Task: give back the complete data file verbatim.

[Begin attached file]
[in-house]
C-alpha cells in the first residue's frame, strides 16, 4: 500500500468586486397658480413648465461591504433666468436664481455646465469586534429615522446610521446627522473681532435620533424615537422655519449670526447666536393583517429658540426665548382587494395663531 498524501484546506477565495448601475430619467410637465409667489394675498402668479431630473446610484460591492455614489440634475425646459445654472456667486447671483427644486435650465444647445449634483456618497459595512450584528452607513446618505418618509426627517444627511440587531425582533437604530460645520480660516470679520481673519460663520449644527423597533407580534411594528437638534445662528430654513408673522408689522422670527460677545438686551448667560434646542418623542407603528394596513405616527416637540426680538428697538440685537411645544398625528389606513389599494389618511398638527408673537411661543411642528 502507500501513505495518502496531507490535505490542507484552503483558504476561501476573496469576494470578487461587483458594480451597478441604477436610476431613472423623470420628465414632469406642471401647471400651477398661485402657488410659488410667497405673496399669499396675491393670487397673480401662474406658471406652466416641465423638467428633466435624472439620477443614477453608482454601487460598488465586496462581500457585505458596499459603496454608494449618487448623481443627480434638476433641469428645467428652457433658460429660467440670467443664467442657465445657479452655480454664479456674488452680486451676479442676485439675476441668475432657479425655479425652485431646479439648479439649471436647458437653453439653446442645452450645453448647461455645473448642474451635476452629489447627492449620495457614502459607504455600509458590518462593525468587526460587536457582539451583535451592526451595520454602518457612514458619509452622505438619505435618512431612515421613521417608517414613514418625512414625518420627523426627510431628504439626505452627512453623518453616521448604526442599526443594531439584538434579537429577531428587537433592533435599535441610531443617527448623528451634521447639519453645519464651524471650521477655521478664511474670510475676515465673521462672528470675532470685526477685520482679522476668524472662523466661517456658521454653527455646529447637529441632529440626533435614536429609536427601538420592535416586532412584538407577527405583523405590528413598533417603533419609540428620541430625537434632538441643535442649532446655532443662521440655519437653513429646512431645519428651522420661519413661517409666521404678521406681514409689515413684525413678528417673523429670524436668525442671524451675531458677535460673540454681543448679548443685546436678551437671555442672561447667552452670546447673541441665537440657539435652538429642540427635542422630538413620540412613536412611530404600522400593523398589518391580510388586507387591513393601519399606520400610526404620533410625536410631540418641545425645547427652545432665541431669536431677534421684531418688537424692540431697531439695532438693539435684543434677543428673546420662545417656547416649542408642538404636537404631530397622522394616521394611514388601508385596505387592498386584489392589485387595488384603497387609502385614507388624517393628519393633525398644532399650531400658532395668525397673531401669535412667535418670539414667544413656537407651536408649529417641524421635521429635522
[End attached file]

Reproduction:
[in-house]
C-alpha cells in the first residue's frame, strides 16, 4: 500500500468586486397658480413648465461591504433666468436664481455646465469586534429615522446610521446627522473681532435620533424615537422655519449670526447666536393583517429658540426665548382587494395663531 498524501484546506477565495448601475430619467410637465409667489394675498402668479431630473446610484460591492455614489440634475425646459445654472456667486447671483427644486435650465444647445449634483456618497459595512450584528452607513446618505418618509426627517444627511440587531425582533437604530460645520480660516470679520481673519460663520449644527423597533407580534411594528437638534445662528430654513408673522408689522422670527460677545438686551448667560434646542418623542407603528394596513405616527416637540426680538428697538440685537411645544398625528389606513389599494389618511398638527408673537411661543411642528 502507500501513505495518502496531507490535505490542507484552503483558504476561501476573496469576494470578487461587483458594480451597478441604477436610476431613472423623470420628465414632469406642471401647471400651477398661485402657488410659488410667497405673496399669499396675491393670487397673480401662474406658471406652466416641465423638467428633466435624472439620477443614477453608482454601487460598488465586496462581500457585505458596499459603496454608494449618487448623481443627480434638476433641469428645467428652457433658460429660467440670467443664467442657465445657479452655480454664479456674488452680486451676479442676485439675476441668475432657479425655479425652485431646479439648479439649471436647458437653453439653446442645452450645453448647461455645473448642474451635476452629489447627492449620495457614502459607504455600509458590518462593525468587526460587536457582539451583535451592526451595520454602518457612514458619509452622505438619505435618512431612515421613521417608517414613514418625512414625518420627523426627510431628504439626505452627512453623518453616521448604526442599526443594531439584538434579537429577531428587537433592533435599535441610531443617527448623528451634521447639519453645519464651524471650521477655521478664511474670510475676515465673521462672528470675532470685526477685520482679522476668524472662523466661517456658521454653527455646529447637529441632529440626533435614536429609536427601538420592535416586532412584538407577527405583523405590528413598533417603533419609540428620541430625537434632538441643535442649532446655532443662521440655519437653513429646512431645519428651522420661519413661517409666521404678521406681514409689515413684525413678528417673523429670524436668525442671524451675531458677535460673540454681543448679548443685546436678551437671555442672561447667552452670546447673541441665537440657539435652538429642540427635542422630538413620540412613536412611530404600522400593523398589518391580510388586507387591513393601519399606520400610526404620533410625536410631540418641545425645547427652545432665541431669536431677534421684531418688537424692540431697531439695532438693539435684543434677543428673546420662545417656547416649542408642538404636537404631530397622522394616521394611514388601508385596505387592498386584489392589485387595488384603497387609502385614507388624517393628519393633525398644532399650531400658532395668525397673531401669535412667535418670539414667544413656537407651536408649529417641524421635521429635522